Department of History

Keisha Blain

Faculty: Assistant Professor
Regional Field: United States


Joining us in Fall 2017, Keisha N. Blain is a historian of the 20th century United States with broad interdisciplinary interests and specializations in African American History, the modern African Diaspora, and Women’s and Gender Studies. Her research interests include black internationalism, radical politics, and global feminisms. She is the co-editor (with Chad Williams and Kidada Williams) of Charleston Syllabus: Readings on Race, Racism, and Racial Violence (University of Georgia Press, 2016). Her articles have appeared in Souls: A Critical Journal of Black Politics, Culture, and Society, the Journal of Social History, and Palimpsest: A Journal on Women, Gender, and the Black International. Along with Ula Taylor and Asia Leeds, she recently edited a special journal issue on women, gender politics, and Pan-Africanism. She writes regularly for several popular outlets including the Huffington Post, Timeline, and The Conversation.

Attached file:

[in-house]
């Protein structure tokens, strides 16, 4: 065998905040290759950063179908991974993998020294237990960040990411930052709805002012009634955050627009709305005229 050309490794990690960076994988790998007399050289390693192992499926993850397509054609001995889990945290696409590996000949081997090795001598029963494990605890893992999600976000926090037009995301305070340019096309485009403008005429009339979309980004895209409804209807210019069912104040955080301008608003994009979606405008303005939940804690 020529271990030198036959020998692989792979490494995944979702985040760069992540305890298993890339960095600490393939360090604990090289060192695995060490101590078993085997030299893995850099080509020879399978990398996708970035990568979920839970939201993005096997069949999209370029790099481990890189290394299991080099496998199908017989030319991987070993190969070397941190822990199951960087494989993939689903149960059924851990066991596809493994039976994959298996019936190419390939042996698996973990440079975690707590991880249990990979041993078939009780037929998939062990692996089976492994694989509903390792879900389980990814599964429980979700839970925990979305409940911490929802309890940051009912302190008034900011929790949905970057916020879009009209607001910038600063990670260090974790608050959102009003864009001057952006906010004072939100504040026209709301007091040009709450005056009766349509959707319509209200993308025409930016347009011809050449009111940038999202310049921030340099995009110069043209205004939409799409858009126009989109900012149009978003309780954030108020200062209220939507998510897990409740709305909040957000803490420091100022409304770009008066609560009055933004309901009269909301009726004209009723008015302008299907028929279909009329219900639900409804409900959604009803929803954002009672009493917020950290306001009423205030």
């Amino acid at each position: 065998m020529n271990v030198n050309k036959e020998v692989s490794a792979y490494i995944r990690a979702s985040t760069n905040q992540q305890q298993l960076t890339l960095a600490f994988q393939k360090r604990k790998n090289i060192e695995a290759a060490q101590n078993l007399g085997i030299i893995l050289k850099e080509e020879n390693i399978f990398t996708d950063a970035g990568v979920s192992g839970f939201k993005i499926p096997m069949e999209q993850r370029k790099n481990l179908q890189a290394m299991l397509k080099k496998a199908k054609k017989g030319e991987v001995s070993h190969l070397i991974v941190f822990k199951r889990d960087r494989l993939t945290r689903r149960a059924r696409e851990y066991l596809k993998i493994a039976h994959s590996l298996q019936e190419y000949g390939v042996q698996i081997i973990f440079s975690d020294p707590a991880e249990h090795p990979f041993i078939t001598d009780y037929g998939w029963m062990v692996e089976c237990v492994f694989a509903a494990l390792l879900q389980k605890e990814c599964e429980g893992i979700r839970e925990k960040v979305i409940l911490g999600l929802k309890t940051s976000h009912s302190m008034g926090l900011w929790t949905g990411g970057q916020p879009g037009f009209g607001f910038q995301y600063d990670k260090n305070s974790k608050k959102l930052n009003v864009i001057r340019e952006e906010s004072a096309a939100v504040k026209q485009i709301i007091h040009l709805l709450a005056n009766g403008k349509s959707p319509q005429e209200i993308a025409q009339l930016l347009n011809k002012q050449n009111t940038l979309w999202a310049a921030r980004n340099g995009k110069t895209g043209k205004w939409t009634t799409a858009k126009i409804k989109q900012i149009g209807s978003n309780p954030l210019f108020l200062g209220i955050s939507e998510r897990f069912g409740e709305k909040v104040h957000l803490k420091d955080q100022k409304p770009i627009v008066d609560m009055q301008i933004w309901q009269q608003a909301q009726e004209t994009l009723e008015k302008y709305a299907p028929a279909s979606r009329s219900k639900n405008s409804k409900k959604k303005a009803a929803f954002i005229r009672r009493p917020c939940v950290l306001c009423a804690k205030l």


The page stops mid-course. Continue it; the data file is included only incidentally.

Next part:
Professor Blain’s first book, Set the World on Fire: Black Nationalist Women and Global Struggles for Freedom, will be published in the University of Pennsylvania Press’s “Politics and Culture in Modern America” book series in 2018. Drawing on an array of previously untapped primary sources, including archival materials, government records, and unpublished songs and poetry, the book uncovers the crucial role women played in building black nationalist and internationalist protest movements in the United States and other parts of the African Diaspora during the twentieth century.

Professor Blain is one of the leaders of the African American Intellectual History Society (AAIHS), a scholarly organization founded in 2014 to foster dialogue about researching, writing, and teaching black thought and culture. She is the senior editor of Black Perspectives, a popular academic blog published by AAIHS.

Professor Blain is the recipient of a 2016-2017 Research Leave Fellowship from the American Association of University Women (AAUW). During her fellowship year, she is a Visiting Research Scholar in the Department of Africana Studies at the University of Pennsylvania. She will begin teaching at Pitt in Fall 2017, offering a variety of undergraduate and graduate courses on African American History and African Diaspora History. 

Professor Blain earned her PhD in History from Princeton University and her BA in History and Africana Studies from Binghamton University (SUNY).